Ian King, reporting for Bloomberg:

Intel Corp., the world’s biggest semiconductor maker, said it’s licensing technology from rival ARM Holdings Plc, a move to win more customers for its business that manufactures chips for other companies.

The two chipmakers, whose designs and technology dominate in computing and mobile, unveiled the agreement Tuesday at the Intel Developer Forum in San Francisco. The accord will let Intel offer third-party semiconductor companies its most advanced 10-nanometer production lines for manufacturing the complex chips usually used in smartphones.

This piece doesn’t come right out and say it, but it sounds like Intel is planning to design their own ARM processors in addition to manufacturing other companies’ chip designs. If that’s the case, I could see Intel becoming the premier maker of ARM processors within just a few years.

On Apple’s Move to Intel

Christina Warren wrote a great piece for Mashable about the transition Apple made to Intel processors. A platform shift that took place ten years ago and something that no other computer company has been able to successfully perform in history.

I especially enjoyed this bit, which brought back memories of my decision to switch to the Mac in 2006, the very same year Apple moved to Intel.

Thanks to the iPod, Mac usage was on the rise. But by moving to Intel and gaining support for Windows via Boot Camp or a virtualization program, millions of people who wanted a Mac — but couldn’t commit to giving up Windows — could finally have both.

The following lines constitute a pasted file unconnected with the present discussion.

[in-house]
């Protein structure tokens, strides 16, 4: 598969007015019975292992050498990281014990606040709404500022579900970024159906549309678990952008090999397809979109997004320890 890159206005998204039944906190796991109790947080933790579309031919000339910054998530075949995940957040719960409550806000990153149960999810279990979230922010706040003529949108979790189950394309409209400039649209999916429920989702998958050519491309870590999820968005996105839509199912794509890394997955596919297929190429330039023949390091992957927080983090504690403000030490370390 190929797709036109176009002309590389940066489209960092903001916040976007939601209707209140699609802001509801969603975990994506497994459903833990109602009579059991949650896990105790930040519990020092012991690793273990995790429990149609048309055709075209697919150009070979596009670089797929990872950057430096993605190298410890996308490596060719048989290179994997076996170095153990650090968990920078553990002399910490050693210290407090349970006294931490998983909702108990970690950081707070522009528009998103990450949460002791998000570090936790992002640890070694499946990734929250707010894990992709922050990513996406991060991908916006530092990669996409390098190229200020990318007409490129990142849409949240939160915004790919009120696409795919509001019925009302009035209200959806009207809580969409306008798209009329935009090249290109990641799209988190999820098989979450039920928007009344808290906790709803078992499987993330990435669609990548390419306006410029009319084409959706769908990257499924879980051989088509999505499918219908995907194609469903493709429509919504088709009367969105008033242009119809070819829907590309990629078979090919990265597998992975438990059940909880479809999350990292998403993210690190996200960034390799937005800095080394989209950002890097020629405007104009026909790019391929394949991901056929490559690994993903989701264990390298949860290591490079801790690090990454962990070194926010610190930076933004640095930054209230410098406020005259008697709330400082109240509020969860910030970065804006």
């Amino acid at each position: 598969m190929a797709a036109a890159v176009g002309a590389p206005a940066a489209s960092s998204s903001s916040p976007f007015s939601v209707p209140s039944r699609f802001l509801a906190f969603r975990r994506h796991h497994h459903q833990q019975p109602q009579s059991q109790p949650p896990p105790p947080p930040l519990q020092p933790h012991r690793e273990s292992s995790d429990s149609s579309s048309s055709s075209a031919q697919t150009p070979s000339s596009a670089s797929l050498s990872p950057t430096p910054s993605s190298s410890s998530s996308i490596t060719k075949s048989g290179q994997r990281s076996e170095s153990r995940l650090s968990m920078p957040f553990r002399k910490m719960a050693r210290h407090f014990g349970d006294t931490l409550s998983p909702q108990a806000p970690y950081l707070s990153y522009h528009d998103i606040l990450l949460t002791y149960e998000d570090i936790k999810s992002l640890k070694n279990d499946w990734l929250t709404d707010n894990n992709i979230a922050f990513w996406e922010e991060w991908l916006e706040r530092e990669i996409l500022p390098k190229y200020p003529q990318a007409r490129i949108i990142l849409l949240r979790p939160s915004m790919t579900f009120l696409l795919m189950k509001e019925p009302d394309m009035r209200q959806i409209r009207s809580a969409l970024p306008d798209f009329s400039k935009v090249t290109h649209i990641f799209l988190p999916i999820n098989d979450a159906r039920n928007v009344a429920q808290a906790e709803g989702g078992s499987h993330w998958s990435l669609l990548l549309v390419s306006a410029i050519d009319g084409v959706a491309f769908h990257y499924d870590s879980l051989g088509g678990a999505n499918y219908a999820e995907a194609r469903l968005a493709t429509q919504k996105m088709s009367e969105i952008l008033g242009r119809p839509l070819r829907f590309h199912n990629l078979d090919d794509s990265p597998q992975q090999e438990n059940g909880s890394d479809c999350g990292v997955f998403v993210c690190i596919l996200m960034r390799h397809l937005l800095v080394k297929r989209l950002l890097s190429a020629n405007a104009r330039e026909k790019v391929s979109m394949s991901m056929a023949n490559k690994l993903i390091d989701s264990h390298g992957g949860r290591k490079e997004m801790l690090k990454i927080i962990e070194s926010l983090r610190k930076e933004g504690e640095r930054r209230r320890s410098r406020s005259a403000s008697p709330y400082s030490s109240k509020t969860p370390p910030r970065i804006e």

Nowhere was this more evident than with the MacBook: the 13.3-inch Intel notebook Apple first released in May 2006.

The MacBook wasn’t the first Intel-based Mac (an Intel iMac as well as 15- and 17-inch MacBook Pros were released in early 2006), but it was the most important.

The first Mac I ever owned was that 13.3-inch MacBook with a 1.83GHz Intel Core Duo processor. Apple’s switch to Intel was the reason why I stopped using Windows and moved to macOS.

I remember a neighborhood friend suggesting that I purchase an iBook a couple of years prior and I laughed at the idea. I was a major PC enthusiast that liked building my own machines, overclocking, and tweaking the system to get the best performance possible. How was I going to do that with a Mac? It wasn’t going to happen.

All that changed, though, when Apple announced the switch to Intel and, of course, Boot Camp. I was months away from graduating high school and was in search of a laptop that I could bring with me to classes when I started attending college that fall.

And Apple was offering me a crutch to lean on — if I didn’t like macOS, I could always install Windows and run that instead. I was still clinging to my home-built desktop PC, but a laptop was an entirely different story. It’s not like I was going to build my own laptop.

After mulling over the decision for a few months, I decided to buy the lowest-end Apple notebook and upgrade the machine’s RAM and hard drive. The aftermarket components were much cheaper than buying upgrades from Apple and it gave me an opportunity to get my hands dirty and take the machine apart.

I never did install Windows on that MacBook. Or any of the other five Macs I’ve owned throughout the years. Hell, I’m not sure I’ve ever even launched the Boot Camp utility. The last Windows box I ever owned was that same home-built PC that I had when I purchased my MacBook. And I don’t expect that’ll ever change.